Taking a career break is so common these days. To break away from the past and to move on a different path, one needs time to think through, plan and prepare. Many young mothers take a break from work to raise a child; some take a break to begin an entrepreneurial venture; some decide to slow down and pursue something completely different. How does one align personal finances to support the break from work?
First, define the break as firmly as you can. Why you need the time off in the first place will determine that. If you plan to study for a competitive exam and cannot do it along with a full time job, give yourself a set number of attempts to make it. If you plan to begin a business venture, define the period by which you hope to see profits. If you are switching jobs, define how long you will go without an income. Without the milestone, you run the danger of prolonging your break and getting adamant about something that isn’t working.
Second, a break needs a corpus to support it. But that need not always be large. If you have large and critical financial goals, you want to provide for those. A large financial goal is one that needs funding that is bigger than your regular and routine income; it is critical if it must be funded. You can drop the annual holiday, but might still want to send your child to a school of choice. A goal can be funded by an asset, as long as you are able and willing to liquidate it. Sell that third flat in the suburbs but don’t liquidate all assets into cash sloshing in the bank.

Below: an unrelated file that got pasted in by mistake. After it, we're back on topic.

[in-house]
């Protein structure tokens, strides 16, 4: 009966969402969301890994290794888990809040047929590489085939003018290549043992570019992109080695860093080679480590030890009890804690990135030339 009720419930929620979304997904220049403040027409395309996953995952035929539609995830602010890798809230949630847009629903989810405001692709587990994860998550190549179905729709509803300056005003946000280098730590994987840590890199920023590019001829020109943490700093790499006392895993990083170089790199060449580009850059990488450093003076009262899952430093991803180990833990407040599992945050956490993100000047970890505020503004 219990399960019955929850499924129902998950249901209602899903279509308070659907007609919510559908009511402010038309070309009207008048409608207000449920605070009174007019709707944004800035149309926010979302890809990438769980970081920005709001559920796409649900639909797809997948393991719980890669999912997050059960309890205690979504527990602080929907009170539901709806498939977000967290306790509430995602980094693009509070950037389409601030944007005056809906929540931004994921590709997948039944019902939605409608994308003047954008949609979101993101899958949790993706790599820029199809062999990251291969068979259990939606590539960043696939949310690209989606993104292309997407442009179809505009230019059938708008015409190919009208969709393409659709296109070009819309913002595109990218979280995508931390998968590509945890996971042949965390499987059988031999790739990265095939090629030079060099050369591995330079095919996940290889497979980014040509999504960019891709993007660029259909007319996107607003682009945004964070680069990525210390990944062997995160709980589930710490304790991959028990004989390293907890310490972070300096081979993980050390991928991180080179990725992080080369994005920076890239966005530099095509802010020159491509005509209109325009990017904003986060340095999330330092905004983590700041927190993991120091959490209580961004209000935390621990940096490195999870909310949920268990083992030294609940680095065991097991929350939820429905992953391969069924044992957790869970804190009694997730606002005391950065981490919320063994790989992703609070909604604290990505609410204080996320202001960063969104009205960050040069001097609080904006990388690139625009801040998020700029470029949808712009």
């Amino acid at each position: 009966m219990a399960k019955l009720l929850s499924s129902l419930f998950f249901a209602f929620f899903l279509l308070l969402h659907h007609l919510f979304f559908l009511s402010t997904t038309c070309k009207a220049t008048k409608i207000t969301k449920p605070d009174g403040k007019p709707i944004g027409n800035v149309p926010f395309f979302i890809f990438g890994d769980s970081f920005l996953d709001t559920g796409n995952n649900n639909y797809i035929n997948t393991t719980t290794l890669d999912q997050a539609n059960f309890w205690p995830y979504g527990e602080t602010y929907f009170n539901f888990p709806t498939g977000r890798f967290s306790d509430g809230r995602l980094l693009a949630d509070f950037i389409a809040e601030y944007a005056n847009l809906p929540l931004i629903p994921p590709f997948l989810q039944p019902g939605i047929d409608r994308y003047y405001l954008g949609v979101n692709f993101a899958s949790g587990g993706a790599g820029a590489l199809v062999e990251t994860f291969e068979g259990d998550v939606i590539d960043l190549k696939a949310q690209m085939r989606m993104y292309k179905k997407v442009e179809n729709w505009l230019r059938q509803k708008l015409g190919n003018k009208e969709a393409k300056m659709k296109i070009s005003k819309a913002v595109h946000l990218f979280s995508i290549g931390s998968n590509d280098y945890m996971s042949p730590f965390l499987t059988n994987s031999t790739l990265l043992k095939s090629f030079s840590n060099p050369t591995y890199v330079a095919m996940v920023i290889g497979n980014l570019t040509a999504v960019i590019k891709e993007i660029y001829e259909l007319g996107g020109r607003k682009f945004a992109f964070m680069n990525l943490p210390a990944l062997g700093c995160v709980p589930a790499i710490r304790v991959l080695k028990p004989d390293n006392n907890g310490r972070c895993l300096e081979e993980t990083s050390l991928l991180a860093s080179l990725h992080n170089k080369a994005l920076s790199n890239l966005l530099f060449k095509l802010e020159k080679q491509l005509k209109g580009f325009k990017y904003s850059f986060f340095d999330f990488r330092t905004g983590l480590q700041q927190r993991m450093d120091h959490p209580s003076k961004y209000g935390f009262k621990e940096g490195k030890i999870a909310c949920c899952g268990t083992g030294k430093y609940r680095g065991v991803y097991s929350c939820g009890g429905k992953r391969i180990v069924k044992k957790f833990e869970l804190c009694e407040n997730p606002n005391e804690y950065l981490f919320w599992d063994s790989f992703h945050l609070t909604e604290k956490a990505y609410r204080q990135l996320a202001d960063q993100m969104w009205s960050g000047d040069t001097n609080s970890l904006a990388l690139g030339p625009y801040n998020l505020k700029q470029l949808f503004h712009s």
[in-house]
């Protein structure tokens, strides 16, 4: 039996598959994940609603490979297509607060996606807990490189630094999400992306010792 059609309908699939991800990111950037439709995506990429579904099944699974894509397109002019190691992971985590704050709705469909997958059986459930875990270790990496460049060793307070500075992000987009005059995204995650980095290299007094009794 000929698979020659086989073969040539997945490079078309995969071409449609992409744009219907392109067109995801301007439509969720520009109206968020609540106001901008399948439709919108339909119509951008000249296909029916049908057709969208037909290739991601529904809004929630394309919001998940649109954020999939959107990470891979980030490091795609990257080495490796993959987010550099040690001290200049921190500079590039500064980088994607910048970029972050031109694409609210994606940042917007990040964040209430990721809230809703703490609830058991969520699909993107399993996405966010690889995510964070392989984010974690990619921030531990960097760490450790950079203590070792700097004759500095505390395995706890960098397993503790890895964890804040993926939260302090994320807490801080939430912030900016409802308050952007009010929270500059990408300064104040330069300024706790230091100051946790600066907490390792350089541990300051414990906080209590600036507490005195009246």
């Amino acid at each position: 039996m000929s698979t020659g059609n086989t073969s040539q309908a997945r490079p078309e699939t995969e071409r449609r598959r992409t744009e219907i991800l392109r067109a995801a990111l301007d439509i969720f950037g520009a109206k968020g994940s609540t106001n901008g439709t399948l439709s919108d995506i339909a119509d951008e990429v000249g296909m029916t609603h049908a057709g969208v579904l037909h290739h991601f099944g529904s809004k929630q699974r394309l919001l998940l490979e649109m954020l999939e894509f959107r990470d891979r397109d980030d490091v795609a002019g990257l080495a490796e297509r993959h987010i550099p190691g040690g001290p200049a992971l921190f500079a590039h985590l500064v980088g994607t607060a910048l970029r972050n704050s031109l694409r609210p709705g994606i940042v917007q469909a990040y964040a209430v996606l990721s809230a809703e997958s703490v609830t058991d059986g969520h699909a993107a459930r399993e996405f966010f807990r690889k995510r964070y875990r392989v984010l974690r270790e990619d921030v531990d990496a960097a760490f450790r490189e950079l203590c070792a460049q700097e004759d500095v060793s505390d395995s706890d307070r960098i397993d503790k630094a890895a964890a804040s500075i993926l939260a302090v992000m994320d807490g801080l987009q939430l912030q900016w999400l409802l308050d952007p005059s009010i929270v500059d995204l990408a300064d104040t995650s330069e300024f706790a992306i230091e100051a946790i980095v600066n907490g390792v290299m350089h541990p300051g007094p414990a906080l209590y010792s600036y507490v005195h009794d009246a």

Third, you don’t have to replace your current income when you are on a break. Your income typically funds your mandatory and discretionary expenses and leaves a surplus for saving. You don’t need all of it when you are on a break. You want to cover the mandatory expense for sure. Keep a smaller amount for discretionary spending and give up the saving routine. You can go back to it all when you begin a new career. Estimate that monthly amount that will keep you comfortable and not anxious about routine expenses. It is adequate to provide for that.
Fourth, if your break involves new spends, make sure you have included them in your estimates. A friend wanted to pursue a career in modeling and gave up her full time bank job. She was soon exasperated with the amount of money she had to spend on clothes, accessories, beauty treatments and gym routines. Cutting corners hurt her prospects and spending too much left her anxious. New business creators …….